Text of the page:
010 Editor Scripting Basics


By reading this tutorial you can learn the basics of 010 editor scripting.



Difficulty:  Hard

This tutorial is dedicated to explaining the basics of scripting in SweetScape 010 Editor. First of all, I want to say that I am not a programmer and the way I write the code may look weird to a person who knows more about programming. But following my way you can create useful script to automate many tasks you need to perform with World of Warcraft files. Important: You don't need any programming knowledge to start learning scripting in 010. I did not have any at first at all, so we are going to start from the real basics.

010 Editor uses two different filetypes to perform operations on the file.

The first one is template (.bt) - it parses the file and gives us the structure with which we can work manually or within a script. Templates for most WoW files are already written and I am not going to teach you making them as I don't have that much of that knowledge myself. 

The next one is script (.1s) - scripts can be executed inside 010 editor, but unlike to templates, they can be excuted both on an open file or in a plain way (without a file opened). 010 Editor scripting uses a C-similar language. For experienced users: The language (1SC) used in 010 Editor scripting is indeed similar to C and shares most of the functions and syntax with it. Though, some parts of it are really weird and different from the the original C. Some functionality of C is not implemented. So, be careful and read the function reference.

Learning basics

This page contains a lot of useful information about this hex editor, though we are mostly interested in Function Reference part. Let's have a look at it. It contains a description of how you can use each available function. This is vitally important to read those definitions if you want to learn scripting.

IO Functions are functions that take and return a value. They are used for most of our data operations including reading, writing and so on. Interface functions allow you to emulate the actions of a user such inside the editor, such as closing or saving the file, opening files, moving cursor and so on. Math functions are obviously doing some mathematical calculations. I have not used functions from other pages but I guess they can be useful too.

So, the basic idea is to execute a template on a file, get the structure and read or write some values to it.

Writing your first script

So, when I was learning 010 editor scripting what I started from was pure practice. Just trial and error method, no programming knowledge at all (I did not even have programming at school, as most people do). And I suggest you doing exactly the same thing because it is easier to learn by making something useful rather than reading boring theory written by some noob who obviously codes wrong in a non-professional way, but yet working.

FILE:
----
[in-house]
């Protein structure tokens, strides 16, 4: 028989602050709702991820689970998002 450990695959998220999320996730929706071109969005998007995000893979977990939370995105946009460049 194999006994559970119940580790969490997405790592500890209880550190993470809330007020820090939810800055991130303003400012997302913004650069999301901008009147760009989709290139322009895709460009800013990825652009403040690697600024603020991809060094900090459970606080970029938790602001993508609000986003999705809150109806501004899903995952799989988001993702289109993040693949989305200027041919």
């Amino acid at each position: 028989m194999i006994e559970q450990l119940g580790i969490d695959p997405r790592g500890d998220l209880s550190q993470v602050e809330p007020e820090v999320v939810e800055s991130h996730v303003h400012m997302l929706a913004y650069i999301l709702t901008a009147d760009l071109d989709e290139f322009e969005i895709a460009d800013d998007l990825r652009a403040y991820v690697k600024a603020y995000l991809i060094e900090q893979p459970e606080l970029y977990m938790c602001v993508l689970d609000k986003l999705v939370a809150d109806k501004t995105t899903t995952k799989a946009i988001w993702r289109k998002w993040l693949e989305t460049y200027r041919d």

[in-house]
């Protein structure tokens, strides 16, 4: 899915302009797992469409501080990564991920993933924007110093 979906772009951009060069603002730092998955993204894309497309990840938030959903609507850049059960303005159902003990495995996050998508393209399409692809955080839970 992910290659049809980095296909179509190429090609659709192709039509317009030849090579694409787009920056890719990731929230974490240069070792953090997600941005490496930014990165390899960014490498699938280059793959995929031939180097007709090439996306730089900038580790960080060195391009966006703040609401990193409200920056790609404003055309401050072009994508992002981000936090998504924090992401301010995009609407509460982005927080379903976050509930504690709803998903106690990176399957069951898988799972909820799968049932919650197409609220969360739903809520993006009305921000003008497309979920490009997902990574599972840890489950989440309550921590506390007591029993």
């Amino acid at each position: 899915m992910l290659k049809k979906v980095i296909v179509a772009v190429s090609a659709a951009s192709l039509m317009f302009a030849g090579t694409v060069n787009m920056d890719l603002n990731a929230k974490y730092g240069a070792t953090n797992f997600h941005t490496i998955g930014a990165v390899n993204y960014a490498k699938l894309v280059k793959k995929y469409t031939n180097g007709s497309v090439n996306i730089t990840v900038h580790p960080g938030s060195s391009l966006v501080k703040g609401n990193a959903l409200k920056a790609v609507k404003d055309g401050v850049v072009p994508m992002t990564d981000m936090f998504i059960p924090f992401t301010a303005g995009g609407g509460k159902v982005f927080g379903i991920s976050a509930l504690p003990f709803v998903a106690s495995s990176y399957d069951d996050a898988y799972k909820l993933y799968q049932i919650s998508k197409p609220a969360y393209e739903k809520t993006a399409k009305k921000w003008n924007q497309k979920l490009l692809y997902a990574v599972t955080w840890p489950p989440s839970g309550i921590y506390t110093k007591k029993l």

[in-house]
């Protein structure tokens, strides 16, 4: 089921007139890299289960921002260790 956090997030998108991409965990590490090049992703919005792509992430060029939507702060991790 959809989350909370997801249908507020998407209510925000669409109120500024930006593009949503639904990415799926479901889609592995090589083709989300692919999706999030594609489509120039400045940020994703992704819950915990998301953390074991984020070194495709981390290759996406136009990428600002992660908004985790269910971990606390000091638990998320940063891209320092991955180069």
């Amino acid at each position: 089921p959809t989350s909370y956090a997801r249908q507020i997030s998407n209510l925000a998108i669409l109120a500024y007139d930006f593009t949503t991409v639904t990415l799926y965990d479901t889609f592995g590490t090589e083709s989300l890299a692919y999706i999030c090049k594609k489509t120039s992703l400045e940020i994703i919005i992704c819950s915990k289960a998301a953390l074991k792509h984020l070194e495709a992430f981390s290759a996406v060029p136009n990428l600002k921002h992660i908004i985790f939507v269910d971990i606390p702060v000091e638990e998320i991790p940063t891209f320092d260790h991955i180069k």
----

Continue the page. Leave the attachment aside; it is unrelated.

The first thing that we are going to do is a collision cloner script. The purpose of it is to copy collision from one .m2 model to another. Some of you may ask: "What's the use of it? Let's make something really useful!". Well, basically when you create custom models, sometimes you need to have some parts of model collidable and some not. The convertion software always sets collision to the entire model, which is not what we want. So we can create two version of a tree - with leaves and without leaves. Then we convert both to .m2 model and copy collision from the one without leaves to the one with leaves. So, we get a collideable trunk and leaves that you can pass through. Anyway, let's get started.

Step 1. Investigating the data

First of all, when we know what we want to do we need to find out what data is reponsible for handling collision. The best source of information for that kind of things is our Wiki (the link is in the upper menu of the website). But in case of collision, everything is rather simple. So, first thing that I want you to do is to create an empty script file and open some .m2 model in 010 Editor. Apply the M2Template1.bt script on it. 

We get a dropdown with the structure:

Clip2net_151213122710.thumb.png.570f137bThis is a shortened version because the list is too long to display. M2 file structure is based on offsets (starts with ofs). Those are values that are always located by the same adress no matter what model it is. They identify the adress of an actual block of data in the file. So, you can just read them and know where the actual data is written. The lines starting with (n) identify the amount of elements used in the data array. They are also static and are always located on the same adress. And everything else is structures.

The client finds out how to read the file by reading ofs's and n's and finding out where the block of data is located in the file. There is no matter what the order of the data structure is when the static part is over.